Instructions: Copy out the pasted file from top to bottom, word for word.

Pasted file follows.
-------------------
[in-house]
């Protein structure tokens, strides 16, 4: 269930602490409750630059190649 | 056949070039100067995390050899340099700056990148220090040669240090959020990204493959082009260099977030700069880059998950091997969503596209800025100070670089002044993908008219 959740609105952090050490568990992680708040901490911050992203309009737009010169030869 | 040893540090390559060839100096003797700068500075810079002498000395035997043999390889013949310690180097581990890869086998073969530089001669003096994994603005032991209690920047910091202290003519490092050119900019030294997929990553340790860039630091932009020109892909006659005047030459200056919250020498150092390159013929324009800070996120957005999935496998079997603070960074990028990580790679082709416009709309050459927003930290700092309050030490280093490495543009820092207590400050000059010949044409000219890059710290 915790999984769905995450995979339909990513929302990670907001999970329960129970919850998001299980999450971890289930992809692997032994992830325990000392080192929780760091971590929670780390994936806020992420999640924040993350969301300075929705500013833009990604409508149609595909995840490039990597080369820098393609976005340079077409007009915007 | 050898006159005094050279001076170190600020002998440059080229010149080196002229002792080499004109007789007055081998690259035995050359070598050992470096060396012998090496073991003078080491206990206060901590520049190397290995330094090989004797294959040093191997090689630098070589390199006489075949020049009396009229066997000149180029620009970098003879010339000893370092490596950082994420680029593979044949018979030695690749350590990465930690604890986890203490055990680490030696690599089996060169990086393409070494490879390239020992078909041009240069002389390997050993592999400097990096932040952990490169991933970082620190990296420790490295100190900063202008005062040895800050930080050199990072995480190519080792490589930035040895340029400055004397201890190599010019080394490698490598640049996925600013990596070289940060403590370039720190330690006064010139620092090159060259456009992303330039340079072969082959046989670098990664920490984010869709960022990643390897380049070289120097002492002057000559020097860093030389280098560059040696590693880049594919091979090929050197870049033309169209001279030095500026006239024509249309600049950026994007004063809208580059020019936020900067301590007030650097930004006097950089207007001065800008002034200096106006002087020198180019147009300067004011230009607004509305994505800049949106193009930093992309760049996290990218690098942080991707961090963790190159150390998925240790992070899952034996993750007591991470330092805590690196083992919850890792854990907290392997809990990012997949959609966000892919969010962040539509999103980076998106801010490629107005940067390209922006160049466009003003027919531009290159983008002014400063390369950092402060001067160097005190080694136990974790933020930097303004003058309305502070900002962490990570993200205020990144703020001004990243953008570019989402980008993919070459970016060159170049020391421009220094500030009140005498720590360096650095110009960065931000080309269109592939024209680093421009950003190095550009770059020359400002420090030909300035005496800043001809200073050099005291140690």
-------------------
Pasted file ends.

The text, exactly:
[in-house]
């Protein structure tokens, strides 16, 4: 269930602490409750630059190649 | 056949070039100067995390050899340099700056990148220090040669240090959020990204493959082009260099977030700069880059998950091997969503596209800025100070670089002044993908008219 959740609105952090050490568990992680708040901490911050992203309009737009010169030869 | 040893540090390559060839100096003797700068500075810079002498000395035997043999390889013949310690180097581990890869086998073969530089001669003096994994603005032991209690920047910091202290003519490092050119900019030294997929990553340790860039630091932009020109892909006659005047030459200056919250020498150092390159013929324009800070996120957005999935496998079997603070960074990028990580790679082709416009709309050459927003930290700092309050030490280093490495543009820092207590400050000059010949044409000219890059710290 915790999984769905995450995979339909990513929302990670907001999970329960129970919850998001299980999450971890289930992809692997032994992830325990000392080192929780760091971590929670780390994936806020992420999640924040993350969301300075929705500013833009990604409508149609595909995840490039990597080369820098393609976005340079077409007009915007 | 050898006159005094050279001076170190600020002998440059080229010149080196002229002792080499004109007789007055081998690259035995050359070598050992470096060396012998090496073991003078080491206990206060901590520049190397290995330094090989004797294959040093191997090689630098070589390199006489075949020049009396009229066997000149180029620009970098003879010339000893370092490596950082994420680029593979044949018979030695690749350590990465930690604890986890203490055990680490030696690599089996060169990086393409070494490879390239020992078909041009240069002389390997050993592999400097990096932040952990490169991933970082620190990296420790490295100190900063202008005062040895800050930080050199990072995480190519080792490589930035040895340029400055004397201890190599010019080394490698490598640049996925600013990596070289940060403590370039720190330690006064010139620092090159060259456009992303330039340079072969082959046989670098990664920490984010869709960022990643390897380049070289120097002492002057000559020097860093030389280098560059040696590693880049594919091979090929050197870049033309169209001279030095500026006239024509249309600049950026994007004063809208580059020019936020900067301590007030650097930004006097950089207007001065800008002034200096106006002087020198180019147009300067004011230009607004509305994505800049949106193009930093992309760049996290990218690098942080991707961090963790190159150390998925240790992070899952034996993750007591991470330092805590690196083992919850890792854990907290392997809990990012997949959609966000892919969010962040539509999103980076998106801010490629107005940067390209922006160049466009003003027919531009290159983008002014400063390369950092402060001067160097005190080694136990974790933020930097303004003058309305502070900002962490990570993200205020990144703020001004990243953008570019989402980008993919070459970016060159170049020391421009220094500030009140005498720590360096650095110009960065931000080309269109592939024209680093421009950003190095550009770059020359400002420090030909300035005496800043001809200073050099005291140690």